5 Tips to Get Ready for Your First Business Loan

by Maria Nieves, President & CEO, Hudson County Chamber of Commerce

Our mission is to be a leading resource for our Members. We know that access to capital is one of the most critical needs of a small business on the verge of growth. For this month’s newsletter, we researched tips to help our Members who are considering applying for that first loan. Get ready with these 5 tips.

#1: What Are Lenders Looking For? Most lenders will want to know that you can repay the loan plus interest, and that you can do so regularly. They’ll also likely want the loan to be secured. So get very specific about how much money you need to borrow and how long you’ll need to pay the loan back. See this Fox Business News entitled How to Apply for Your First Business Loan.

smallbizloanpicture#2A: Build Your Personal Credit Score Lenders will want to look not just at the credit score of your business, but also your personal credit score.  Your personal credit score ranges from 300 to 850 (the higher, the better), and evaluates your ability to repay your personal debts, such as credit cards, car loans and a mortgage. The FICO score, commonly used in lending decisions, is based on five factors: your payment history (35% of your score), the amounts owed on credit cards and other debt (30%), how long you’ve had credit (15%), types of credit in use (10%) and recent credit inquiries (10%). You can get a copy of your credit reports for free once a year at AnnualCreditReport.com and dispute any inaccuracies you find through each of the credit bureaus’ websites (Experian, Equifax and TransUnion). If you find any errors, you’ll want to dispute them to improve your credit score.

#2B: Build Your Business Credit Score Forty-five percent of small-business borrowers who are turned down by a creditor are denied because of their credit scores, according to the Federal Reserve Banks of New York, Atlanta, Cleveland and Philadelphia. There are several credit bureaus that collect data and create business credit scores, including Dun & Bradstreet, Experian and Equifax.  You’ll want to maintain a score with all three, because a lender can use any of these bureaus to pull your business credit score. You’re also advised to make sure you pay any creditors on time, and borrow loans from lenders that report to credit bureaus. In fact, borrowing a small loan and paying it back on time from such a lender, can help build your business credit score. See this article from Nerd Wallet for more tips on building your business credit score.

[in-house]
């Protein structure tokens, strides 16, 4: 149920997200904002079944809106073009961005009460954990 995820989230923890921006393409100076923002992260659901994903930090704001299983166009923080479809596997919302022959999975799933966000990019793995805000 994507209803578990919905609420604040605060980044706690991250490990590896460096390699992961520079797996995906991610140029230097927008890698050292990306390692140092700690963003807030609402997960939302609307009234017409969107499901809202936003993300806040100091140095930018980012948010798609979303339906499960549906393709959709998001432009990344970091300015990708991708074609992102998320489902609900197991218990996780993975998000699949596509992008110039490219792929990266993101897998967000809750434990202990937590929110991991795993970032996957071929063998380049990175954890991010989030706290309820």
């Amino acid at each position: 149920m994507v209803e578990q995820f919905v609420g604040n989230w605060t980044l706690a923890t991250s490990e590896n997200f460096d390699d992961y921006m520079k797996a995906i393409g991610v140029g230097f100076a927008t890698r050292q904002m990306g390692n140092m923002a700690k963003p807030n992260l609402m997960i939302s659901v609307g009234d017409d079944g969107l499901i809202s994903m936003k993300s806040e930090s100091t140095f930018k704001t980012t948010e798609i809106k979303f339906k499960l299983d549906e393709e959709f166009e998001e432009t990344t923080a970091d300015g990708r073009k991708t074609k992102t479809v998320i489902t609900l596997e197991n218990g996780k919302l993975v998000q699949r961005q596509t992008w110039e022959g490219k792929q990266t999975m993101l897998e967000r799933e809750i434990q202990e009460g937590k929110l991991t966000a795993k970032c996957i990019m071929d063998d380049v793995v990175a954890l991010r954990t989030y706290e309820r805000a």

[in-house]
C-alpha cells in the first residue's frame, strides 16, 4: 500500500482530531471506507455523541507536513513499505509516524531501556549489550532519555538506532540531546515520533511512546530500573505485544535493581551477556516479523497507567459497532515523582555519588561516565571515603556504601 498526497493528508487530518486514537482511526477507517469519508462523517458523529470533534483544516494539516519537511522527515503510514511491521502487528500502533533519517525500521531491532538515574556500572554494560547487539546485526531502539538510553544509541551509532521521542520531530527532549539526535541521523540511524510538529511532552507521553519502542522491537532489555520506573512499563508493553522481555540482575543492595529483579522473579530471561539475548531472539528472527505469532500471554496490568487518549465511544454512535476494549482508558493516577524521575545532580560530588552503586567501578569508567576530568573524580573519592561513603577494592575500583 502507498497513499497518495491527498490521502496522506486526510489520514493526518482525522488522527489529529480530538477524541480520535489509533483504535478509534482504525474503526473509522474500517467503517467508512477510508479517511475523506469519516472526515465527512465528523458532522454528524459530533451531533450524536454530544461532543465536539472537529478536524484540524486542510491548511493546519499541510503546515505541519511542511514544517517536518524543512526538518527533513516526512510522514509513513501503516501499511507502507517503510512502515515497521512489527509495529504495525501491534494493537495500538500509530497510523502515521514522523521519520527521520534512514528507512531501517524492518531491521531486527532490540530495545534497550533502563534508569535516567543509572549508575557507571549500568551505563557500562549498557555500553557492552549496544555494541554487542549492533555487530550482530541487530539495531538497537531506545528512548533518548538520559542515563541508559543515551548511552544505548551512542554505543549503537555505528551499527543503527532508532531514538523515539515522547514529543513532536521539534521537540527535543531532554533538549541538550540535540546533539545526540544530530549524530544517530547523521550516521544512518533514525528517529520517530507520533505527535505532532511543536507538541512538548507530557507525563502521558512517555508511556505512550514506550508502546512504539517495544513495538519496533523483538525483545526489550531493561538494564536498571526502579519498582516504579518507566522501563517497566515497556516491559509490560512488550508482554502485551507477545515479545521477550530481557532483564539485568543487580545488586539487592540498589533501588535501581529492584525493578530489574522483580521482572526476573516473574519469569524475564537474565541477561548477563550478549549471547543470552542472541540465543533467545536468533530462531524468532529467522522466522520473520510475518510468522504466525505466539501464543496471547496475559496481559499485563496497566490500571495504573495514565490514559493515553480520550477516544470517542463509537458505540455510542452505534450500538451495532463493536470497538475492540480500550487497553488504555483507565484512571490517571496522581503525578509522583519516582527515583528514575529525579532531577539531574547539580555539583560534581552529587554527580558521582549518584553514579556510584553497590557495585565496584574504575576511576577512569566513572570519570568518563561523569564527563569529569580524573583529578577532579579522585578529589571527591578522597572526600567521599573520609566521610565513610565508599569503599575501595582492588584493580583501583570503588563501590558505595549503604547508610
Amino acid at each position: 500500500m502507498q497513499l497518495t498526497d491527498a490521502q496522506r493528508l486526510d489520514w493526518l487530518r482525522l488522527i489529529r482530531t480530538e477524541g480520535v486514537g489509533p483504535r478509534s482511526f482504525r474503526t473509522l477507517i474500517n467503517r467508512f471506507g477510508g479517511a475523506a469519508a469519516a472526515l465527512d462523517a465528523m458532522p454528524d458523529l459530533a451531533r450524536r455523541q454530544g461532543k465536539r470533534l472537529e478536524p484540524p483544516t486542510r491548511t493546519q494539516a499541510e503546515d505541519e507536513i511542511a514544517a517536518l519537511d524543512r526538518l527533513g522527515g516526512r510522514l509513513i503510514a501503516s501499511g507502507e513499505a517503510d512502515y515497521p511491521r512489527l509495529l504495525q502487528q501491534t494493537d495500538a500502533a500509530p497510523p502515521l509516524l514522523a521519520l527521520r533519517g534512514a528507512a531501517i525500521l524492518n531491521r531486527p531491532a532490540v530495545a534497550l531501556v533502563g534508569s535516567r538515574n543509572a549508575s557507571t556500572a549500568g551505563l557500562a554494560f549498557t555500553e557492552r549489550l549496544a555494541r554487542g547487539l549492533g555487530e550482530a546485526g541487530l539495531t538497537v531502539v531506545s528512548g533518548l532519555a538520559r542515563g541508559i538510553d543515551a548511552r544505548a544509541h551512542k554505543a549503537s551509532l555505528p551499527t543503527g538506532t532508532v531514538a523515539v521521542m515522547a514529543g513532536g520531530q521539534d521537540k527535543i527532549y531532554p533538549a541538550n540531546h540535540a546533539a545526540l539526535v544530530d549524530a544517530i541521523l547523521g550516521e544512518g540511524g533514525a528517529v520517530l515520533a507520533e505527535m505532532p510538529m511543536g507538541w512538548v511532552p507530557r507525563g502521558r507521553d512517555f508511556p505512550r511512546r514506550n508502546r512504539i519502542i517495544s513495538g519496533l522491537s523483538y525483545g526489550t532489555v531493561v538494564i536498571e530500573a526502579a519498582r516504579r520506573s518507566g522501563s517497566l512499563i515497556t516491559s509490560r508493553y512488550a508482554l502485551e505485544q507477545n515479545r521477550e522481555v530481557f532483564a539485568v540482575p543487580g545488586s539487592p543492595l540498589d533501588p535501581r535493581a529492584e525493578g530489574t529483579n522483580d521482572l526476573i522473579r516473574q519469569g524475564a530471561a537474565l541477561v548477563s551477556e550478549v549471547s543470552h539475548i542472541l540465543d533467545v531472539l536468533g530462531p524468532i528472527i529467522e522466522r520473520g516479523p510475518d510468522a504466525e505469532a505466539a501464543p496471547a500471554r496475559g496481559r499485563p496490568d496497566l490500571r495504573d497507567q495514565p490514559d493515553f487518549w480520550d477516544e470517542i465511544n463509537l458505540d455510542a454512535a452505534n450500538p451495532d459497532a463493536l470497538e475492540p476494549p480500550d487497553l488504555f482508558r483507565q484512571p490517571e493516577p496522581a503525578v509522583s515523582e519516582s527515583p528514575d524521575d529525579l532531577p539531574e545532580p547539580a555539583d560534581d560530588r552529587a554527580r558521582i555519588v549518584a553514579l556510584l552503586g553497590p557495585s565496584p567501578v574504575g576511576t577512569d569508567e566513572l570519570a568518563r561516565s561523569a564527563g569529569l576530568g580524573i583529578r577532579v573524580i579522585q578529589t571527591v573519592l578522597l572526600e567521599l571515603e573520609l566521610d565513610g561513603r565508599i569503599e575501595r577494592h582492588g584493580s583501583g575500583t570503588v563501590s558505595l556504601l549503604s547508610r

#3: Consider a MicroLoan to Start Building Your Business Credit Consider taking a microloan with the Small Business Administration. The SBA offers loans for businesses to purchase new machinery and equipment, or make improvements like landscaping. Additionally, if you need to renovate your existing office or facility, these funds can help. They offer a microloan program that caps amounts at $50,000. Click here to learn more about the SBA. Here in Hudson County, the Hudson County EDC has a microloan program that also caps loan amounts at $50,000. The Hudson EDC Microloan Program offers fixed-rate (5.0% – 9.5%), six-year loans with as little as 10% down for start-up and existing businesses. Businesses in operation for less than two years can borrow a maximum of $35,000; older business with a profitable operating history are eligible for up to $50,000. There are no prepayment penalties. Click here to see their full suite of loan programs.

#4: Get Your Information Together In addition to solid business and personal credit scores, you’ll need  solid business plan, a strong personal resume (to prove your credible), a strategic marketing plan, and a P&L statement, which is also known as the income statement.  Your P&L statement is a summary of the profit and losses that your business has incurred during a particular time period. Basically, it’s revenue in, less expenses incurred. The SBA has a Business Loan Checklist to help you assemble the needed documents for applying.

#5: Get Help There are many online resources and agencies like the SBA and Hudson County EDC. If you need help connecting to them, let us know. We’d be glad to connect you. Finally, you may also want to consider taking a workshop like our upcoming Next Level Business Planning, a six-week intensive course that can help you put together a business plan and marketing plan.
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